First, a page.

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Disney's Hollywood Brown Derby

Each year, in July, the excellent Web site Theme Park Insider announces its awards for excellence in various categories among the country's theme parks. Best theme park restaurant is one of the categories.

This year, all five finalists are in Orlando theme parks, so TPI founder and editor, Robert Niles, has asked me to post my reviews of those restaurants for his readers, as well as readers of the flog here. I don't have a say in selecting the winner, that's up to you. At the end of each review, I'll give you a link to TPI's listing for that restaurant so you can vote or leave a comment. Robert will announce the winner on July 4th.

This week we look in on Hollywood Brown Derby at at Disney's Hollywood Studios. I hadn’t done a full review of HBD since it opened in 1989, so when I visited the full-service restaurant recently it was like going back in time.

Which is precisely what Disney culineers were going for when they designed the restaurant to emulate a 1930s era eatery. Though not a replica of the original, which, sadly, no longer exists, Disney’s Derby is reminiscent of an old-timey Los Angeles restaurant, with teak and mahogany accents, and the walls are filled with celebrity caricatures that duplicate those that hung in the West Coast restaurant. Actually, nearly 20 years after the first visit, those caricatures are less recognizable now than they were before as the stars fade further into the past. I could barely identify a fraction of the pictures.Brown Derby

But that isn’t important. What matters is the food, service and ambience. The latter is really kind of nice. The sunken dining room with mezzanine seating on two sides transports guests from the hubbub of the park outside into a Hollywoodland atmosphere. Sure, you’ve got big families with crying kids and people dressed casually, but just pretend you’re dining with the Jolie-Pitt brood and you’ll be fine.

Service was good on one of my lunch visits but lackadaisical and slow on another. The waiters are outfitted in white tuxedo jackets and most offer top-notch care.

I started my lunch with sweet Zellwood corn chowder ($9), which also had bits of applewood smoked bacon. It was a large bowl -- whether it was worth nine bucks is up for debate -- and the kernels of corn still had a nice bit of crunch. I would have liked to have seen some more bacon, and the drizzle of ancho chili oil on the top, which resembled something like an oil slick, didn't add a lot, but overall it was a nice chowder.

The original Brown Derby is where the Cobb salad was invented. It was the creation of former Derby owner Bob Cobb (you’d think he’d go by Robert, wouldn’t you?), who whipped up the salad as a late-night snack for a Hollywood VIP back in the '30s. The story goes that there wasn’t much in the fridge the night the bigwig came in so Cobb just chopped up what he could find. It’s the chopping that defines a Cobb today. A woman once wrote to me to chide me for my description of a Cobb salad at some restaurant saying that a Cobb salad was comprised only of ingredients that grew on a cob. Here the Cobb has greens, turkey breast, egg, bacon, tomatoes, blue cheese, avocado and chives. The basic salad is $15, but for two more bucks you can have some chicken cubes added. I splurged. The salad was delivered in a large bowl with the various ingredients grouped together. The man who brought the Cobb to the table asked if I would like him to toss everything together. I figured I’d let an expert do it.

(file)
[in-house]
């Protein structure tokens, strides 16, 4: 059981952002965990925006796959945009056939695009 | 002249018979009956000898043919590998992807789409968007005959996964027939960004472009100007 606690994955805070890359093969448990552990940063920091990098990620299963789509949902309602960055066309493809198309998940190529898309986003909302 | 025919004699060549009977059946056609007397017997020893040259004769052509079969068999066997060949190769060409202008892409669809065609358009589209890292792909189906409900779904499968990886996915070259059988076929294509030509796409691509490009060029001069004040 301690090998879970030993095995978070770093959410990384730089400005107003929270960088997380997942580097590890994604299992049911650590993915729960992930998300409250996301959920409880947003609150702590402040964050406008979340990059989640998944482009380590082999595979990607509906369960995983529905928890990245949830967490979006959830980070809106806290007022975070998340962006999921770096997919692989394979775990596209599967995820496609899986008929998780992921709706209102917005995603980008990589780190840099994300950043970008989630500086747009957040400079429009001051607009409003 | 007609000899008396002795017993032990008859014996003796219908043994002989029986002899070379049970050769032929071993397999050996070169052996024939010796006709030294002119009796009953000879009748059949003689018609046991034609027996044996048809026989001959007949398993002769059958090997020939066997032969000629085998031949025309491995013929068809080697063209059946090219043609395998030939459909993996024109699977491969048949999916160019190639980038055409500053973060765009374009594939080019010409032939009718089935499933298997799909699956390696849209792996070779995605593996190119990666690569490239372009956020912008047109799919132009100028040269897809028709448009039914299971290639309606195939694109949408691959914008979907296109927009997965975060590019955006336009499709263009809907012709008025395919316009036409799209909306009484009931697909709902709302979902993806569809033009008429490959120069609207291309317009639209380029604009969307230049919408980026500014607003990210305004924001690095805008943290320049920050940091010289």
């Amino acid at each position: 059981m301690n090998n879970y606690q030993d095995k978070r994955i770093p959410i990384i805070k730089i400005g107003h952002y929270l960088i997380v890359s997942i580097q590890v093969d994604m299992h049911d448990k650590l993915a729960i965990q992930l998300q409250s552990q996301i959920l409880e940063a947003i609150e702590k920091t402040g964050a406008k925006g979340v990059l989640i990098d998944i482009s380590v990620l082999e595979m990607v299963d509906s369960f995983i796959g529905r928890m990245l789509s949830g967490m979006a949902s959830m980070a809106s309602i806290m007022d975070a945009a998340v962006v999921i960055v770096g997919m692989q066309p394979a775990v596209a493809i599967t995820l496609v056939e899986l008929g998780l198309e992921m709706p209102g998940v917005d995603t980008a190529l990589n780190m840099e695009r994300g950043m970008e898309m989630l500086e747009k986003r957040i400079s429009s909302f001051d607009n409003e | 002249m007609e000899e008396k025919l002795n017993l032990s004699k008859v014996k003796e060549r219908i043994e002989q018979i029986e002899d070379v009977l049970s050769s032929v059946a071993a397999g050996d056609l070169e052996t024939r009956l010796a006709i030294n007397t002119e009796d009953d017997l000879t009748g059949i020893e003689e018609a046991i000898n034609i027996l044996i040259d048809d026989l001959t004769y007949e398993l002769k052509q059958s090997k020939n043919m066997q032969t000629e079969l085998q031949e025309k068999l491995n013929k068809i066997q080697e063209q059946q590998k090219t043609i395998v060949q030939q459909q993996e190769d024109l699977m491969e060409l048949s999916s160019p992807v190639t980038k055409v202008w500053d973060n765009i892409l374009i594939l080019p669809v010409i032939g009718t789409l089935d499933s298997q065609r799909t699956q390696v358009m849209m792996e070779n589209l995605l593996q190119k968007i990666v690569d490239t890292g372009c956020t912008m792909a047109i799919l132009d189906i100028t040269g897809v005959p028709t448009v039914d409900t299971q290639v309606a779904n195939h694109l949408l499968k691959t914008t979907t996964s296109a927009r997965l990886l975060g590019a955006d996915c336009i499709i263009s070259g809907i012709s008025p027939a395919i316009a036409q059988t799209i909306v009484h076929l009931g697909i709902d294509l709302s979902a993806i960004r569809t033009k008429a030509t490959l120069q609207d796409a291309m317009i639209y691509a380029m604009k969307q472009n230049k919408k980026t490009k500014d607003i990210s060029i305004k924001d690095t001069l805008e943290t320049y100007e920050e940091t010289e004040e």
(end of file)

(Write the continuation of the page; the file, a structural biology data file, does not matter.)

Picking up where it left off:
Except for being unable to identify the greens – they looked sort of like soggy parsley but didn’t have that sharp taste – I liked the salad, especially the chewy bacon and salty blue cheese.

I also had the grilled Atlantic salmon (26), a sizeable, fresh-tasting fillet that had a delightful charred edge. It was served atop a bed of baby spinach on a platform of thickly sliced ugli tomatoes (I guess that would make it a platform bed). There were too many tomatoes and not enough cannellini beans, and I couldn't discern the bacon vinaigrette that the menu promised.

For dessert I had the grapefruit cake ($7), which the menu touts as a Brown Derby original! The exclamation point was unnecessary, and so were the calories. The yellow layer cake with cream cheese frosting was undistinguished in flavor.

I was a solo walk-in on a weekday and waited only a few minutes for a table. Either most guests are looking for something a little less pricey, or maybe something less formal, or I just got lucky. It’s always a good idea to make a reservation in advance, or, if you are already in the park, stop by and arrange a table for later in the day.

Disney's Hollywood Brown Derby offers a quiet respite from the park's hubbub, and a chance to feel as though you're dining in a stylish Hollywood restaurant among famous movie stars, albeit poorly dressed ones. In that respect, maybe this is less about the 1930s and more about the 2000s.

Hollywood Brown Derby serves lunch and dinner daily. Reservations can be made at 407-939-3463.

To vote for this restaurant at Theme Park Insider, click on the Hollywood Brown Derby link.

Hollywood Brown Derby on Urbanspoon

Thursday, 23rd October 2014

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A flog is a food blog with news and reviews of restaurants. Here you'll find all things edible, lots of things to drink, including expert wine advice, and lots of other stuff.